Redemption:Slick Rock 18(8)

By: Becca Van


She had to keep telling herself that she’d only end up experiencing grief again, but her body just didn’t seem to get the message.

Enya rubbed at her tired burning eyes and sighed as she pushed those three men from her thoughts. It was Friday and she had the whole weekend off. Tomorrow she was going to clean the small bungalow type house she was leasing and catch up on laundry. Sunday she’d been invited to a barbecue at Delta’s and while she wanted to go, she was still undecided on whether she would. The only time she spent with other people was when she was working and while she got very lonely sometimes, she was always concerned she would say or do something wrong to upset someone.

Growing up the way she had wasn’t what she’d term as normal and although she tried to be polite at all times, sometimes she was worried that the whole sordid story of her childhood years would come pouring out of her mouth. She was scared if she started, she wouldn’t be able to stop and she knew that she would end up breaking down.

Enya worried that once that locked door in her mind opened, she’d never be able to close it again. She was so on edge she was beginning to imagine things and wondered if she was starting to crack up.

Her exhaustion had to be causing her paranoia. The dreams had returned and no matter how hard she tried to stop them, they wouldn’t.

She’d thought she was over all her childhood horrors and angst, but it seemed she was wrong.

Logically, she knew that talking with someone would probably help, but she didn’t have the money to waste on a psychologist or counselor. After paying Delta what she owed for her share of the partnership in the diner and the rent, she barely had enough money left over to buy food. Thankfully, she was good at making things stretch and she made fulfilling meals from vegetables and generic brands of pasta. She couldn’t afford to buy meat since she needed to pay her utility bills and there was never any money left over.

She’d been thinking about asking Delta and Violet about leasing the small apartment above the diner, but before she’d had the chance, Jaylynn had asked. The other woman looked as if she needed the place more than Enya did, so she kept her mouth shut about her own plans and had agreed for Jaylynn to lease it instead.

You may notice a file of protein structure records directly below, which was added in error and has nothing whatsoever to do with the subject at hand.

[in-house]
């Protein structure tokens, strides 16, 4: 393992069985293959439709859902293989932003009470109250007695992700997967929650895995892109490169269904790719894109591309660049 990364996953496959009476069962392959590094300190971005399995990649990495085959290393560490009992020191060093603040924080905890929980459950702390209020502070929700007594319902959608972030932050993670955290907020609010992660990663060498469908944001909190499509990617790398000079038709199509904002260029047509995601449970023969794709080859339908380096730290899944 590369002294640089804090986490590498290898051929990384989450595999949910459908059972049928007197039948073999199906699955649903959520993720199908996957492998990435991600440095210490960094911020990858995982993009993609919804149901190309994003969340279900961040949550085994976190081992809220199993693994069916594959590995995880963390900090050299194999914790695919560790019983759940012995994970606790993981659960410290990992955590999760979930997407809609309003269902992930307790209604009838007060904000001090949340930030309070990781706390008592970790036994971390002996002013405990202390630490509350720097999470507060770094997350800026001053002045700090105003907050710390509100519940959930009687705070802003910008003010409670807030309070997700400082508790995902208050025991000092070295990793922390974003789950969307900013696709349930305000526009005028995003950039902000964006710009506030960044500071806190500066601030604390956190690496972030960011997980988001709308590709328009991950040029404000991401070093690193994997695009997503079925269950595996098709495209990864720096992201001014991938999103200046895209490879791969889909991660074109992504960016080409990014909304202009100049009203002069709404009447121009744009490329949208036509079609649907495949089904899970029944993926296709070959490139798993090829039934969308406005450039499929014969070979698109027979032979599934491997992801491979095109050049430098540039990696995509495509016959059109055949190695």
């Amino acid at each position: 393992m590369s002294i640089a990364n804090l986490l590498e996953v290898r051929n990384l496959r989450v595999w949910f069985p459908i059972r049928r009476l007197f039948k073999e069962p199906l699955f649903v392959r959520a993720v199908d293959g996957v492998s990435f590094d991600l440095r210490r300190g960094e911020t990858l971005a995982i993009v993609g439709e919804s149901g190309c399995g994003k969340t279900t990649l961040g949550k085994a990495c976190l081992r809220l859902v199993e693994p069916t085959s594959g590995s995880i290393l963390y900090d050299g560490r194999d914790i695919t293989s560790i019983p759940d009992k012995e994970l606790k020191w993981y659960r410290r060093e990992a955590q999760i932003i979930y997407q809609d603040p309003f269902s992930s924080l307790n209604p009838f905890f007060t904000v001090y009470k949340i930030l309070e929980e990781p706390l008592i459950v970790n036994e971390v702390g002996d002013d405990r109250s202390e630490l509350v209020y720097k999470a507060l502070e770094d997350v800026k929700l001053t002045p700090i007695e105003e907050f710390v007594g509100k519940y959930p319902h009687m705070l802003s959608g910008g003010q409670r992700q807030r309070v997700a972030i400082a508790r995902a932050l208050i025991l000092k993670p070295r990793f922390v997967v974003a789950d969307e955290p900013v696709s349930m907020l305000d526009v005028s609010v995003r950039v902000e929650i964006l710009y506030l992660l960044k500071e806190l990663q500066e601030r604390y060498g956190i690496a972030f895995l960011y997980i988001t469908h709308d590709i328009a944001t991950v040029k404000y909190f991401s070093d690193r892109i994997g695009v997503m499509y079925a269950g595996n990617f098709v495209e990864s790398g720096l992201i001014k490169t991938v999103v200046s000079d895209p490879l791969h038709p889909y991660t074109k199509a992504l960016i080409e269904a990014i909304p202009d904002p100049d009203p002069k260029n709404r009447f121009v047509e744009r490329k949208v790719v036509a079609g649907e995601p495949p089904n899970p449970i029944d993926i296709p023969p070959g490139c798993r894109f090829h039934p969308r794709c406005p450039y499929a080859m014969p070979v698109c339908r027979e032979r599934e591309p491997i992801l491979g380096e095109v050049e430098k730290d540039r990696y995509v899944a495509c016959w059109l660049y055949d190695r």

After showering and changing into some sweats and a tank, she hurried to the kitchen and tried to figure out what to cook herself for dinner. When she saw the packages of ramen noodles, she grabbed one and cut up a few vegetables to toss in the wok. She sautéed them and added some sweet soy sauce, Worcestershire sauce and then added the softened noodles and the flavoring. A few minutes later she was sitting on the lone stool and eating her meal.

Just as she finished eating she glanced out the kitchen window and frowned when she thought she saw a shadow move. She squinted her eyes and stared for a long while, but when she didn’t see anything, she once more put what she’d thought she’d seen down to her fears.

These suspicions were getting more frequent and even though she didn’t have the money to spend on medical bills, maybe she should talk to someone before she completely lost her mind.

After cleaning up the kitchen, she moved to the small living room and the secondhand recliner chair and the stack of secondhand romance novels she’d picked up at a garage sale and began to read.

Enya had no idea how long she’d been reading but she glanced up when the hair on her nape stood on end. She shivered with trepidation and shoved to her feet. She hurried through the small two-bedroom house checking all the windows and closets, making sure the doors and windows were locked and that no one had gotten in while she’d been distracted.

She was definitely losing her mind. There was no one here but her.

A quick glance at her watch told her it was later than she thought and she was so tired, she could hardly keep her eyes open. She grabbed the book from the arm of the chair and walked toward her bedroom and got ready for bed. A sigh of despondency escaped her lips as she stared down at the mattress on the floor. It was water stained since it was a factory second and while it had been a steal at only a hundred dollars, it wasn’t the most comfortable mattress. It didn’t matter that it had never been slept on besides her. It was one of the hardest mattresses she’d ever had. Enya would have preferred a saggy bed rather than a hard as rock one, but beggars couldn’t be choosers.